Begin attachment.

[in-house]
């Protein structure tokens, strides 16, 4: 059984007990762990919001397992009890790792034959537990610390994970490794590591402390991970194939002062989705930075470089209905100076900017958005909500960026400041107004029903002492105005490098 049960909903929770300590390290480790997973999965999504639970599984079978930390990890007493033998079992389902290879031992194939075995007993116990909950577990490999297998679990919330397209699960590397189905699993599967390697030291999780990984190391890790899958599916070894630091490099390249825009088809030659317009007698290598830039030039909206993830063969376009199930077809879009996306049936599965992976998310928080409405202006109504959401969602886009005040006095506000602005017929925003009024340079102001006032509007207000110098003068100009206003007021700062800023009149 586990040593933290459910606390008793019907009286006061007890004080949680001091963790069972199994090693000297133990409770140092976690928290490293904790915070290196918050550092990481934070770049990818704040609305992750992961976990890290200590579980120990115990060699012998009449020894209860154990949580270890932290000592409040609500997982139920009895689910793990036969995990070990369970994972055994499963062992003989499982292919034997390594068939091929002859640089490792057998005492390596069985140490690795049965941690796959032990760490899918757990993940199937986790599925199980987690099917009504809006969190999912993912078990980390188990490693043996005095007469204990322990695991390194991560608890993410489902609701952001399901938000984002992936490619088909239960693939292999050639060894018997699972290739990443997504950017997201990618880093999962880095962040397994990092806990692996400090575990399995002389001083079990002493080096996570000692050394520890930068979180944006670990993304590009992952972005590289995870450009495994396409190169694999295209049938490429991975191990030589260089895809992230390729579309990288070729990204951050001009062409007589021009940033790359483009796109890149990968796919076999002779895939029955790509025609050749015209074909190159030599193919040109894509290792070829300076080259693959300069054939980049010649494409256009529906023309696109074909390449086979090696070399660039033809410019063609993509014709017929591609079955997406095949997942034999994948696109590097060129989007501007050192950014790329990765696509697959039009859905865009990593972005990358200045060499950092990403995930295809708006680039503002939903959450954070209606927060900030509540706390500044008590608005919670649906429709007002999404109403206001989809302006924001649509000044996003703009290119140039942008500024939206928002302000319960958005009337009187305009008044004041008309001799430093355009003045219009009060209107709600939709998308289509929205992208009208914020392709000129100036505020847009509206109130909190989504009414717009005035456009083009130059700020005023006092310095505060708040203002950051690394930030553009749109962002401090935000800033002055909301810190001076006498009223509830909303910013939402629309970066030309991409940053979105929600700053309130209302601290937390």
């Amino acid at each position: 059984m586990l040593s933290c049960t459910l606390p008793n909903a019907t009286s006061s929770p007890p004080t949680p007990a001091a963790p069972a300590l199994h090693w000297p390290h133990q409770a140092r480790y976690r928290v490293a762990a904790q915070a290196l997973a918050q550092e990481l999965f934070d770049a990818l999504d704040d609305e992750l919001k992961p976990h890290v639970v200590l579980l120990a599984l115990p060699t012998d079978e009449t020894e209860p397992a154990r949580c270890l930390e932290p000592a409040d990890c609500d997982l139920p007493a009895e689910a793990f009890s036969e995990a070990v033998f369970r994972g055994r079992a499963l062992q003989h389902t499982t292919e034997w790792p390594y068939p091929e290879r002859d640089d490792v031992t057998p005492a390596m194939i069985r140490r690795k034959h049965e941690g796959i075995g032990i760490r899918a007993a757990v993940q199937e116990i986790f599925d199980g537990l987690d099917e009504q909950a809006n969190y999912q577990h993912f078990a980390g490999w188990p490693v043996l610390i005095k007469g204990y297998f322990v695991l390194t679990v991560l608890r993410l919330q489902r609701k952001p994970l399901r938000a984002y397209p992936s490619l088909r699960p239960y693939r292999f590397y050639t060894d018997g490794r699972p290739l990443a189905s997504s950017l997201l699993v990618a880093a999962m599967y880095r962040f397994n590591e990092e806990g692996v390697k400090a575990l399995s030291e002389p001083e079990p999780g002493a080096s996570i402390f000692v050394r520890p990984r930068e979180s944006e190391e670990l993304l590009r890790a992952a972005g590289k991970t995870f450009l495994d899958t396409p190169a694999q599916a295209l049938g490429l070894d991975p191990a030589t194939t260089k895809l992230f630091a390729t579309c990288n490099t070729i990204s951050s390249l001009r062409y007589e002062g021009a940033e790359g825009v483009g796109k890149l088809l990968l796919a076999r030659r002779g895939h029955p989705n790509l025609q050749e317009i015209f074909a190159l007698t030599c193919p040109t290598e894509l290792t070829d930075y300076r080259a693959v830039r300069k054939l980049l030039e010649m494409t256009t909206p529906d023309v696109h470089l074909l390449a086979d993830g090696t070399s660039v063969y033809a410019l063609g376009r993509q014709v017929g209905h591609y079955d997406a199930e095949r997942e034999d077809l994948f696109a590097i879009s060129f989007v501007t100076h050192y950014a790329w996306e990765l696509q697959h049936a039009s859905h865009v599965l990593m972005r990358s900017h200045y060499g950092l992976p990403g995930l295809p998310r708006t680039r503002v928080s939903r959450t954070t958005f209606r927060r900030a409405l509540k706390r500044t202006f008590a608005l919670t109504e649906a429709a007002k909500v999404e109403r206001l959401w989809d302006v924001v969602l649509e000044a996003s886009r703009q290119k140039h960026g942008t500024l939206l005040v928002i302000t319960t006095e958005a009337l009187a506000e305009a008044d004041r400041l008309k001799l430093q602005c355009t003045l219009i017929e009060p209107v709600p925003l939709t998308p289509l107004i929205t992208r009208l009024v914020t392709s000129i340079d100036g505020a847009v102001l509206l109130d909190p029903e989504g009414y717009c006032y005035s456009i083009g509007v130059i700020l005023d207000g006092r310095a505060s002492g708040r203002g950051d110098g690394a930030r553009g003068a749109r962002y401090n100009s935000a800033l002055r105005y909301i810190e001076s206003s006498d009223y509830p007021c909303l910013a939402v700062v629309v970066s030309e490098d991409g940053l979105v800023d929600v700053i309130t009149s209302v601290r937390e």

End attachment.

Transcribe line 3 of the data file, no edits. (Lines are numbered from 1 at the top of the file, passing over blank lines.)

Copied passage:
């Amino acid at each position: 059984m586990l040593s933290c049960t459910l606390p008793n909903a019907t009286s006061s929770p007890p004080t949680p007990a001091a963790p069972a300590l199994h090693w000297p390290h133990q409770a140092r480790y976690r928290v490293a762990a904790q915070a290196l997973a918050q550092e990481l999965f934070d770049a990818l999504d704040d609305e992750l919001k992961p976990h890290v639970v200590l579980l120990a599984l115990p060699t012998d079978e009449t020894e209860p397992a154990r949580c270890l930390e932290p000592a409040d990890c609500d997982l139920p007493a009895e689910a793990f009890s036969e995990a070990v033998f369970r994972g055994r079992a499963l062992q003989h389902t499982t292919e034997w790792p390594y068939p091929e290879r002859d640089d490792v031992t057998p005492a390596m194939i069985r140490r690795k034959h049965e941690g796959i075995g032990i760490r899918a007993a757990v993940q199937e116990i986790f599925d199980g537990l987690d099917e009504q909950a809006n969190y999912q577990h993912f078990a980390g490999w188990p490693v043996l610390i005095k007469g204990y297998f322990v695991l390194t679990v991560l608890r993410l919330q489902r609701k952001p994970l399901r938000a984002y397209p992936s490619l088909r699960p239960y693939r292999f590397y050639t060894d018997g490794r699972p290739l990443a189905s997504s950017l997201l699993v990618a880093a999962m599967y880095r962040f397994n590591e990092e806990g692996v390697k400090a575990l399995s030291e002389p001083e079990p999780g002493a080096s996570i402390f000692v050394r520890p990984r930068e979180s944006e190391e670990l993304l590009r890790a992952a972005g590289k991970t995870f450009l495994d899958t396409p190169a694999q599916a295209l049938g490429l070894d991975p191990a030589t194939t260089k895809l992230f630091a390729t579309c990288n490099t070729i990204s951050s390249l001009r062409y007589e002062g021009a940033e790359g825009v483009g796109k890149l088809l990968l796919a076999r030659r002779g895939h029955p989705n790509l025609q050749e317009i015209f074909a190159l007698t030599c193919p040109t290598e894509l290792t070829d930075y300076r080259a693959v830039r300069k054939l980049l030039e010649m494409t256009t909206p529906d023309v696109h470089l074909l390449a086979d993830g090696t070399s660039v063969y033809a410019l063609g376009r993509q014709v017929g209905h591609y079955d997406a199930e095949r997942e034999d077809l994948f696109a590097i879009s060129f989007v501007t100076h050192y950014a790329w996306e990765l696509q697959h049936a039009s859905h865009v599965l990593m972005r990358s900017h200045y060499g950092l992976p990403g995930l295809p998310r708006t680039r503002v928080s939903r959450t954070t958005f209606r927060r900030a409405l509540k706390r500044t202006f008590a608005l919670t109504e649906a429709a007002k909500v999404e109403r206001l959401w989809d302006v924001v969602l649509e000044a996003s886009r703009q290119k140039h960026g942008t500024l939206l005040v928002i302000t319960t006095e958005a009337l009187a506000e305009a008044d004041r400041l008309k001799l430093q602005c355009t003045l219009i017929e009060p209107v709600p925003l939709t998308p289509l107004i929205t992208r009208l009024v914020t392709s000129i340079d100036g505020a847009v102001l509206l109130d909190p029903e989504g009414y717009c006032y005035s456009i083009g509007v130059i700020l005023d207000g006092r310095a505060s002492g708040r203002g950051d110098g690394a930030r553009g003068a749109r962002y401090n100009s935000a800033l002055r105005y909301i810190e001076s206003s006498d009223y509830p007021c909303l910013a939402v700062v629309v970066s030309e490098d991409g940053l979105v800023d929600v700053i309130t009149s209302v601290r937390e």